Singapore Pavilion Completes First Showcase At COP27
Thursday, November 24th, 2022 | 2136 Views
Singapore Pavilion @ COP27
The inaugural Pavilion at COP27 drew international attention to Singapore’s climate action strategies
Around 5,000 visitors visited the inaugural Singapore Pavilion at the 2022 United Nations Climate Change Conference (COP27), which ran from 6 to 18 November 2022 in Sharm el-Sheikh, Egypt. It was supported by more than 100 partners from corporates, media, academic, international organisations, and non-governmental organisations (NGOs).
Themed around ‘Building a Future of Green Possibilities’, the Pavilion displayed exhibits that showcased the Singapore Green Plan 2030 and organised events that highlighted Singapore’s vision of achieving a net zero future by 2050. These included the Singapore-Egypt Joint Food Resilience Event, which was attended by Dr Yasmine Fouad, Minister of Environment of the Arabic Republic of Egypt, and the signing of two Memorandums of Understanding (MoU) on carbon markets cooperation with Papua New Guinea and Peru.
Singapore’s Minister for Sustainability and the Environment, Ms Grace Fu, noted in her National Statement at the COP27 High Level Segment that the Pavilion represented a convergence of key climate action stakeholders, encapsulated the Singapore approach to climate action and showcased sustainability solutions that were making on-ground impact. She also reiterated the COP27 Presidency’s call to work Together for Implementation and emphasised that Singapore remained open to sharing and exchange knowledge and best practices for a successful green transition.
#ActionOnFood: COP27 Food Systems Pavilion
Leading international organisations joined forces to put food on the table at COP27. This first ever Food Systems Pavilion brought together over 15 international leaders in the food space spanning the public, private and not-for-profit sectors, from farmers and youth to policy makers and scientists. This diversity of expertise and perspectives set it apart from other coalitions, with co-hosts and partners committing to work collaboratively to tackle trade-offs, showcase solutions and overcome barriers.
Participating organisations include co-hosts Clim-Eat, Coalition of Action for Soil Health (CA4SH), EIT Food, Environmental Defense Fund, FOLU, Good Food Institute, Infarm, SNV and Yara International; session partners Aleph Farms, Food Tank, Just Rural Transition, One Acre Fund and Rabobank; and supporting partners World Farmers’ Organisation, World Food Forum, YPARD, IAAS World and YOUNGO.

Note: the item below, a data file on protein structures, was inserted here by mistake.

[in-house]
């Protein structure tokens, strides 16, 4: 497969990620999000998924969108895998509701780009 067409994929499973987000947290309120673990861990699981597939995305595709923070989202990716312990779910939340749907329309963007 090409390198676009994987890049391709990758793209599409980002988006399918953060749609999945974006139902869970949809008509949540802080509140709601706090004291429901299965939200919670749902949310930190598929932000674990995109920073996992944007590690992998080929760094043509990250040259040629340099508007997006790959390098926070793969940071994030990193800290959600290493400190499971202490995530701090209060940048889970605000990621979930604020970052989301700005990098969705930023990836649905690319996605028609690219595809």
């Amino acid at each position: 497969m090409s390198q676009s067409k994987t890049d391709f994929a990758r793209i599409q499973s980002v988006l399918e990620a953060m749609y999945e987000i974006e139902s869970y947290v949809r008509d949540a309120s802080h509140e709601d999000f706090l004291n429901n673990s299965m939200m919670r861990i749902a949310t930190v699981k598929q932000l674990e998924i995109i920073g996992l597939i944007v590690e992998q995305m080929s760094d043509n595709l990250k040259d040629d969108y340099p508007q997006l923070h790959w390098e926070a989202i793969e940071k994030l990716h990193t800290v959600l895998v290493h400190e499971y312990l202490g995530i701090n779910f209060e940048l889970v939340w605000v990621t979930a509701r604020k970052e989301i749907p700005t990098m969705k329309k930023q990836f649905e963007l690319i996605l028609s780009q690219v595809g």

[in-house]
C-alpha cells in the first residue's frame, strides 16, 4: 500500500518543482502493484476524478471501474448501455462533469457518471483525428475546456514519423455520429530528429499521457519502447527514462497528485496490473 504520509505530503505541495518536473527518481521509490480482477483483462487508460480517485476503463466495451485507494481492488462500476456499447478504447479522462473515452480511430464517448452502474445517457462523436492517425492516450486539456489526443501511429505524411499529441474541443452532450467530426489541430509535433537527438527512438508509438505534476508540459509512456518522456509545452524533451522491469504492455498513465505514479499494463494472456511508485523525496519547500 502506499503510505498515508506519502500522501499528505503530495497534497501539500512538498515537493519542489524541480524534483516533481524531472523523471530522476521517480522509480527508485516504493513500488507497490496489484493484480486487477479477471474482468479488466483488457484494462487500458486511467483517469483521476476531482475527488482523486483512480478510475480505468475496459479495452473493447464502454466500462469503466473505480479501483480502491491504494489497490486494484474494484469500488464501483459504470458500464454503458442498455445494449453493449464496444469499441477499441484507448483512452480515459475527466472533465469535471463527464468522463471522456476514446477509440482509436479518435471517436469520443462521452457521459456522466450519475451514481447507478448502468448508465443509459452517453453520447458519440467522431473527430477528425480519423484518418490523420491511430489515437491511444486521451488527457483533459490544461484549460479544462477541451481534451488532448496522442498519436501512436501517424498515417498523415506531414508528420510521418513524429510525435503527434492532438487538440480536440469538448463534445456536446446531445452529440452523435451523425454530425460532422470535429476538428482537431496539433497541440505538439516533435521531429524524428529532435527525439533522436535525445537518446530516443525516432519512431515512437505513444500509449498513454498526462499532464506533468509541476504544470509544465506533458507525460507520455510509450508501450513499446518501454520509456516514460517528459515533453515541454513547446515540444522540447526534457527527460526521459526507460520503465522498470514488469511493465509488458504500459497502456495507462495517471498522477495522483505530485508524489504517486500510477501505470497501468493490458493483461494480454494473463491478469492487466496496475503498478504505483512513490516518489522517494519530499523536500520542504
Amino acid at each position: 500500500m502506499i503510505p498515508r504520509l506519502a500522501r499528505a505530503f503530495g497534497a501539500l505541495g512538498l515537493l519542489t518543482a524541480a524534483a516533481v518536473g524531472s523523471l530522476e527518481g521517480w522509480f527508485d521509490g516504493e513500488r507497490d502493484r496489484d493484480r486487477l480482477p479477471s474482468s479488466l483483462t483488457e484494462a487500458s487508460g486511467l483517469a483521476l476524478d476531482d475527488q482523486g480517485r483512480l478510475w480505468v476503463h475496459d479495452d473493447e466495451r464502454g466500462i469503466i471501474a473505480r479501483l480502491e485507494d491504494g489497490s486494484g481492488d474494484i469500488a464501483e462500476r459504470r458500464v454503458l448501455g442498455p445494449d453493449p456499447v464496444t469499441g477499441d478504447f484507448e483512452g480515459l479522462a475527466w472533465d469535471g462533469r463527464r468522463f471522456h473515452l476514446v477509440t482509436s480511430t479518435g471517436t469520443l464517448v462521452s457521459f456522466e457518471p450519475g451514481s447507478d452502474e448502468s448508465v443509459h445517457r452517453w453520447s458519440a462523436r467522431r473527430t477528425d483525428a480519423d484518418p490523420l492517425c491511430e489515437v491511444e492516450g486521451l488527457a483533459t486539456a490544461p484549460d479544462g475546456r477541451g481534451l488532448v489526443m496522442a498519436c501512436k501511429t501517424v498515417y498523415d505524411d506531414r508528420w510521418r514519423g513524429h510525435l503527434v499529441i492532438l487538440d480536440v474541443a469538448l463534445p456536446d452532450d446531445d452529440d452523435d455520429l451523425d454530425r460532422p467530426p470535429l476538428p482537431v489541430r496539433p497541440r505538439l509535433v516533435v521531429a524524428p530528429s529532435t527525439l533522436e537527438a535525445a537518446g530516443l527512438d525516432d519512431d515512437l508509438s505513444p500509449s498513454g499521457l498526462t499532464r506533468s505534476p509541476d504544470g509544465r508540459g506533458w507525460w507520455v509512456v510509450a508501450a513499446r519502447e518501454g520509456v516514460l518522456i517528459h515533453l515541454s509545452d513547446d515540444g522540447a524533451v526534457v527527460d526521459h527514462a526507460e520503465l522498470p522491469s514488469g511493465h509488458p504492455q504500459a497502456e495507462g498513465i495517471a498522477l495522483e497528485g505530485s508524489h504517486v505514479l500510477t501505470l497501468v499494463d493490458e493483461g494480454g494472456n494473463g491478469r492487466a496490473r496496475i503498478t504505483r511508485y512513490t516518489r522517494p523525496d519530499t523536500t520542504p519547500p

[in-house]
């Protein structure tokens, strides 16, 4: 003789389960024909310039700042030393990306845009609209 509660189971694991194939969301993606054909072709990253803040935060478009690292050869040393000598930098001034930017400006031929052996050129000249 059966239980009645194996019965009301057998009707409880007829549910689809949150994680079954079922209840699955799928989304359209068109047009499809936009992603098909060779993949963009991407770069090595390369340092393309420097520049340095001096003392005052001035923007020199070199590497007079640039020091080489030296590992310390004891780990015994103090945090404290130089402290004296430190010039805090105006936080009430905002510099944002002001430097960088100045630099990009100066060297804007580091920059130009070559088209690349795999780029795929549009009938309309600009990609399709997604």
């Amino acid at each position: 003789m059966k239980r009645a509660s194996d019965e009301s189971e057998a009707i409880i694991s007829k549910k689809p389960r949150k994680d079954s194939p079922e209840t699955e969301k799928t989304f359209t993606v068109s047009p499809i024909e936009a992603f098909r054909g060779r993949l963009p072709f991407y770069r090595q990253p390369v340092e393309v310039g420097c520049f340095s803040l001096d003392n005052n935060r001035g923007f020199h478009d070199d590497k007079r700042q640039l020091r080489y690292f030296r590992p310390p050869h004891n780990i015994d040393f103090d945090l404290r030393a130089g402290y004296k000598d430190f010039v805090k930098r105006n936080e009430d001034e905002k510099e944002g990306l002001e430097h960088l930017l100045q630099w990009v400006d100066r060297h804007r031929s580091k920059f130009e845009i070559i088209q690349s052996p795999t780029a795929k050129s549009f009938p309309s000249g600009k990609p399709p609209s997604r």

Dr Dhanush Dinesh, Clim-Eat founder, commented: “New visions are needed for how food systems will operate in the future, and the central role of farmers and small-scale agriculture as positive agents of change. Business as usual is not an option. To address these issues publicly and collaboratively, we are bringing together farmers, food producers, NGOs, businesses, youth, Indigenous Peoples, governments and intergovernmental organisations in the first ever Food Systems Pavilion. We believe COP27 will represent a critical turning point for our food systems. We urge all interested parties to join us in championing #ActionOnFood and making this the food COP.”
With agriculture and food systems contributing over one-third of greenhouse gas emissions, there are many complex challenges to overcome but also huge opportunities. Transforming the world’s food systems could generate $4.5 trillion annually in new economic activity and help to create a net-zero, nature-positive world, while also ensuring social justice and food security.
At the previous COP in Glasgow, policy makers took the first steps towards recognising the critical role of food and agriculture in reducing greenhouse gas emissions. At COP27, the Food Systems Pavilion co-hosts wanted to substantially advance this agenda and put food centre stage.
Dr. Agnes Kalibata, President of the Alliance for a Green Revolution in Africa (AGRA), UN Secretary-General’s Special Envoy to the 2021 Food Systems Summit and FOLU Ambassador, said: “We must ensure that food dominates the COP27 agenda. It has been the missing piece in climate negotiations for far too long. Yet, Africa is putting huge bets on a COP on the continent. We hope that the world recognizes that our ability to produce food is fast being eroded, our adaptation capacity is the weakest, and how food is produced in parts of the world creates problems we must address.
“Transforming our food systems unlocks opportunities to significantly reduce GHG emissions, mitigate the impacts of climate change, and provide solutions to some of the most pressing environmental and social issues of our time.
“Without urgent action on climate change, an additional 100 million people in Africa could be pulled into extreme poverty in the next eight seasons – that’s more than 10 million people every year between now and 2030 – people that have until now been feeding themselves! Timely action on food systems is essential to stop more people from sliding into poverty and food insecurity – it is good for both people and the planet.”
The Food Systems Pavilion will focus on actions, strategies and solutions spanning the entire food value chain which offer the potential to accelerate the transition to healthy, sustainable, and equitable food systems for all.
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